Following article 227 of the Brazilian constitution was The Child and Adolescent Statute. It was signed by President Fernando Collor de Mello and was ratified on July 13, 1990. It provided a more detailed identification of what rights were guaranteed to children and adolescents, placing an emphasis on the responsibilities of the state and families of the children.
Later that year, Brazil approved the UN Convention on the Rights of the Child, which it incorporated into its domestic law on November 21, 1990. Unlike the previous two legislative acts, the Convention on the Rights of the Child was a legal contract to be upheld across borders. The Brazilian government assumed a good deal of responsibility by approving the convention and agreeing to hold Brazil to a universal standard for protecting children’s rights.
Between 1989 and 1990, Brazil signed on to three laws (two domestic and one international) regarding children’s rights. Vast amounts of research into Brazil’s social and legal system, prompted by the Candelária massacre, exposed impunity as a reoccurring theme in Brazilian modern history. The government’s inability to hold military police and well-placed civilians accountable for their actions thus became the focus of the trials.
Death Squads and Impunity: Dangerous Combination
Brazilian death squads are infamously known for being comprised of off-duty military police officers with occasional civilian members who are hired by outside parties and only rarely face legal punishment. Because their police salary is so low, many officers are easily drawn to death squads as a “second job” to supplement their financial needs.
The common link between those seeking to employ death squads is their willingness to invest money in an illegal group in order to protect their own personal investments, or accomplish some illegal task. Death squads are known to conduct jobs that may involve murder in order to protect shops, restaurants and other tourist centers, as well as preserve the safety of neighborhoods from suspected criminal activity.
Unfortunately, street children become the targets of these death squads because shopkeepers and wealthy citizens view them as threats to public safety and commerce and label them criminals and thugs who freely roam the streets. The combination of off-duty officers in search of extra income and wealthy citizens willing to pay to have their lifestyles and investments protected ultimately produces the emergence and acceptability of death squads.
The impunity in the Brazilian legal system, specifically as it affects the police force, encourages the constant violation of street children’s human rights. Death squads remain in existence because of the disenchantment with the proper functioning of the legal system.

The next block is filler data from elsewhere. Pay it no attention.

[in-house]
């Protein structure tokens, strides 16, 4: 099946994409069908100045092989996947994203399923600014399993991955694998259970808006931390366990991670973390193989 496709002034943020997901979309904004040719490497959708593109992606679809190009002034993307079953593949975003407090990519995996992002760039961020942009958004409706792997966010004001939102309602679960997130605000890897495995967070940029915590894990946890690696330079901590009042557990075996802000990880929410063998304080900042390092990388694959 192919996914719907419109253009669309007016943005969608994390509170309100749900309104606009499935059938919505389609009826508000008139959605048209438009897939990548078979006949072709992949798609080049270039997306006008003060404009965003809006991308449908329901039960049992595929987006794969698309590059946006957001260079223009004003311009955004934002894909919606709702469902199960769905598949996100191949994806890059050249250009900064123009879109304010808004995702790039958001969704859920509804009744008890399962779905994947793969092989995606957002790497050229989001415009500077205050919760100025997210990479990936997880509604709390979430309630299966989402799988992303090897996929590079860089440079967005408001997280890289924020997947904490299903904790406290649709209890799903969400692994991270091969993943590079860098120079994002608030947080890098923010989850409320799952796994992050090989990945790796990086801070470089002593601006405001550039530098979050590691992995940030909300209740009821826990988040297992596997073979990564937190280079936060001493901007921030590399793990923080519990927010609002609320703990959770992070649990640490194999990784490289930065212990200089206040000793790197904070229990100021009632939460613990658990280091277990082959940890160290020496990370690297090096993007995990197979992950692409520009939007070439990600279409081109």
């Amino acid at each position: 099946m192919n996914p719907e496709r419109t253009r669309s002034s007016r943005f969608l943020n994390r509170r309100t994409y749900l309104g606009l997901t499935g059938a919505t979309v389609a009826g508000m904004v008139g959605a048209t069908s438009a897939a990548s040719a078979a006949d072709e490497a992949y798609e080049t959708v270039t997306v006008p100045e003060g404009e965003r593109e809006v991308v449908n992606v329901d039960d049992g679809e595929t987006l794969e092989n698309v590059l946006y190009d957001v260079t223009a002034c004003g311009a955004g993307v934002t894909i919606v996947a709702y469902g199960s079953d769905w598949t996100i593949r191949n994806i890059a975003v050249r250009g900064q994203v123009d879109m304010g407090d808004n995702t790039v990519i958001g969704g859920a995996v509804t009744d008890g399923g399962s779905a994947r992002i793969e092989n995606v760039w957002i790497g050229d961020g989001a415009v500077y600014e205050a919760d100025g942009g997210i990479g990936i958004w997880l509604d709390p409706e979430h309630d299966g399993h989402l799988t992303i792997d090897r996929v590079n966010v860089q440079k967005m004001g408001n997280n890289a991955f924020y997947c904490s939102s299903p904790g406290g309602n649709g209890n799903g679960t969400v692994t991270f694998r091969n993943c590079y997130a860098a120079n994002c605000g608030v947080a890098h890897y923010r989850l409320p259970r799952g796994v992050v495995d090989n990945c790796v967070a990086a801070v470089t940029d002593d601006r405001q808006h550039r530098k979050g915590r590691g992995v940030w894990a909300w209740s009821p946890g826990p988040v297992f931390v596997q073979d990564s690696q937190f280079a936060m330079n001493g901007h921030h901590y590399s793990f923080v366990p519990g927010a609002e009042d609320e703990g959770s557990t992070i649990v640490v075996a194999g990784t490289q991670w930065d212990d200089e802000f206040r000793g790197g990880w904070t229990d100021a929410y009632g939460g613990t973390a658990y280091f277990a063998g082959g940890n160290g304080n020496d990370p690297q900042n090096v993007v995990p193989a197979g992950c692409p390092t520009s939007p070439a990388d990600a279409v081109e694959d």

This system has been set up so that when military police officers are tried for alleged crimes, they normally are taken before special military courts rather than civilian panels. Military courts are notoriously known to be much more lenient on the part of their officers than civilian courts.
Corruption in the legal system also provides many more opportunities for death squads to thrive. The significance of the Candelária case is that the perpetrators involved were indicted in civilian courts rather than military courts.
Civilian courts do not offer the usual protection against legal punishment that the military courts normally offer to their officers. Thus, keeping the trials in civilian courts has called for a level of justice rarely achieved against Brazilian human rights violators.
The Candelária Church massacre now stands as a reminder of what happens when limitations, surveillance and accountability are not enforced in branches of the government overwhelmed by power arrangements. While many in Brazil, especially in the city of Rio, have unwillingly come to terms with the prevalence of violence, the international media coverage of Candelária has managed to expose the world to a dark and untold theme in Brazilian society.
Indeed, a July 22 BBC article cites a study that found that around 5,000 youth, ages 12 to 18 are killed every year in Brazilian towns and cities.
The convictions of the three officers involved in the Candelária massacre provided temporary satisfaction for advocates of justice and legitimate court trials. However, little has changed as far as street children and death squads are concerned.
Injustices carried out against children by security forces continue to plague Brazil despite the existence of a variety of laws advocating protection of human rights for children. The busy streets of Rio provide limited refuge for children with no homes nor families, and police officers continue to turn to death squads as a supplementary source for income.
Research following the incident revealed that the Candelária massacre, although much more publicized than others, was just one of many such incidents. As recently as 2008, reports have been drafted depicting Brazil’s inability to properly implement human rights laws.
In an April 2008 document, Amnesty International stated, “there remains a huge gap between the spirit of these laws and their implementation.” Four months later, a 49-page report compiled by U.N. special rapporteur on extrajudicial, summary or arbitrary executions, Phillip Alston, revealed that in Rio alone, “on-duty police are responsible for nearly 18 percent of the total killings, and kill three people every day.”
This analysis was prepared by COHA’s Research Associate Leonardo Faria Chusán. The Council on Hemispheric Affairs (COHA) – www.coha.org – is a think tank established in 1975 to discuss and promote inter-American relationship. Email: email@example.com.